In her letter to the editor last week, Amy Meyer described her role on the Citizens Advisory Commission (CAC) back in 1975, making recommendations for the designation of lands within Point Reyes National Seashore as wilderness. She asserted that, by including Drakes Estero in the “potential wilderness” category, it was always the intention of Congress and the public that the oyster farm cease operation in 2012, once its reservation of use expired. She described this as a “promise,” the breaking of which could threaten the entire national wilderness preservation system.

 

What she did not include is any documentation of this promise. As an academic historian, I am always interested in finding more documents – so if any exist  that confirm these assertions, I would love to see them!

 

In my own research, reading through everything I’ve been able to find about the designation of wilderness at Point Reyes – the planning documents, comment letters from environmental organizations and members of the public, and testimony from Congressional hearings, as well as the formal bills and reports, and subsequent management plans – I have not come across any statements anticipating closure of the oyster farm in 2012.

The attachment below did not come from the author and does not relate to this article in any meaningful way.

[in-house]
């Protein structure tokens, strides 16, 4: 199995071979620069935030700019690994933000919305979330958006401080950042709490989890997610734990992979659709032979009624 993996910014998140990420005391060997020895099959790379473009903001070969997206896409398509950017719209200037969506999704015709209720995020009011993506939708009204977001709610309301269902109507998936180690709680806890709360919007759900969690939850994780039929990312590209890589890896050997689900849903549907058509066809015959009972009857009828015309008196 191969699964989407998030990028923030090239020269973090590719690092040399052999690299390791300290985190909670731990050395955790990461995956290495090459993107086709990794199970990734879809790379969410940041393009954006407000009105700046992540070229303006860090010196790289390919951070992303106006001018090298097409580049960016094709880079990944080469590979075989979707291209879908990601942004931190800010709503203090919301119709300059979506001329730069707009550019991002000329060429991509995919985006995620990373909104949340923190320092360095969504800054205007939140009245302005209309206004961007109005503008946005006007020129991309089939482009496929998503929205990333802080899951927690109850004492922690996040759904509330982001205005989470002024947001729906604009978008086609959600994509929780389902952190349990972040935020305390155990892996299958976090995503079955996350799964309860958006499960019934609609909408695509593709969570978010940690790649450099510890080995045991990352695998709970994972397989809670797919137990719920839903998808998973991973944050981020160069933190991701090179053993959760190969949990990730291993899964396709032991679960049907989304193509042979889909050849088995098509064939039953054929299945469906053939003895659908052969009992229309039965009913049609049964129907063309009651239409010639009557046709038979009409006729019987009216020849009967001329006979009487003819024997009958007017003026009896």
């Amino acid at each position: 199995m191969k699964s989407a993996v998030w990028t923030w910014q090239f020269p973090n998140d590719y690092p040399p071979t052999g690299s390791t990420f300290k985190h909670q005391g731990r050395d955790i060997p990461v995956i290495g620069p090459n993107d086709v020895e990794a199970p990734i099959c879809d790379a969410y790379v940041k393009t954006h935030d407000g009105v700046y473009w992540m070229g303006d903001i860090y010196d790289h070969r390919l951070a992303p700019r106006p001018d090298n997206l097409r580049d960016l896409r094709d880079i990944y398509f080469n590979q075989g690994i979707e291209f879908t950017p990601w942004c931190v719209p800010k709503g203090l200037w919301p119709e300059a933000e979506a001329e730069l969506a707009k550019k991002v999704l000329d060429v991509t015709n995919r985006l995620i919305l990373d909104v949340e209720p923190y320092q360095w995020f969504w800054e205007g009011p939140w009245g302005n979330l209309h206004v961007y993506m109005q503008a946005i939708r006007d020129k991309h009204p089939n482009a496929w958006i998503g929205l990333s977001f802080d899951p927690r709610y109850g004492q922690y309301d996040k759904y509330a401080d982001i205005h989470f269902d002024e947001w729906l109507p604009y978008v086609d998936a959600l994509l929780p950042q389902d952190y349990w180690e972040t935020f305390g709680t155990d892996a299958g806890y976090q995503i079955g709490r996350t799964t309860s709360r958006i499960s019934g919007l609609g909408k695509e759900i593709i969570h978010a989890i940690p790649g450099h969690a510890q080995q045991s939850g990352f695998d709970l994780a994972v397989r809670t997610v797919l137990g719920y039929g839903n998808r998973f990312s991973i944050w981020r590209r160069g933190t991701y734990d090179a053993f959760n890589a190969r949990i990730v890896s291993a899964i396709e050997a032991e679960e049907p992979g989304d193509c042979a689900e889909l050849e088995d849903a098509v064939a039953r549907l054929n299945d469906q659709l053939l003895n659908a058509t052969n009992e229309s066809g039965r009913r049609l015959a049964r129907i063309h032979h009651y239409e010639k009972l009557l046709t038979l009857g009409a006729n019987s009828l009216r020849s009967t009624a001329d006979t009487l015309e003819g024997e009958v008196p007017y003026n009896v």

In contrast, quite a number of statements suggest the opposite: that the oyster farm was intended to continue under potential wilderness designation, with no clear end point or expiration date. For instance, in the 1974 Final EIS for Proposed Wilderness (page 56), the NPS wrote, “This is the only oyster farm in the seashore. Control of the lease from the California Department of Fish and Game, with presumed renewal indefinitely, is within the rights reserved by the State on these submerged lands … and there is no foreseeable termination of this condition.”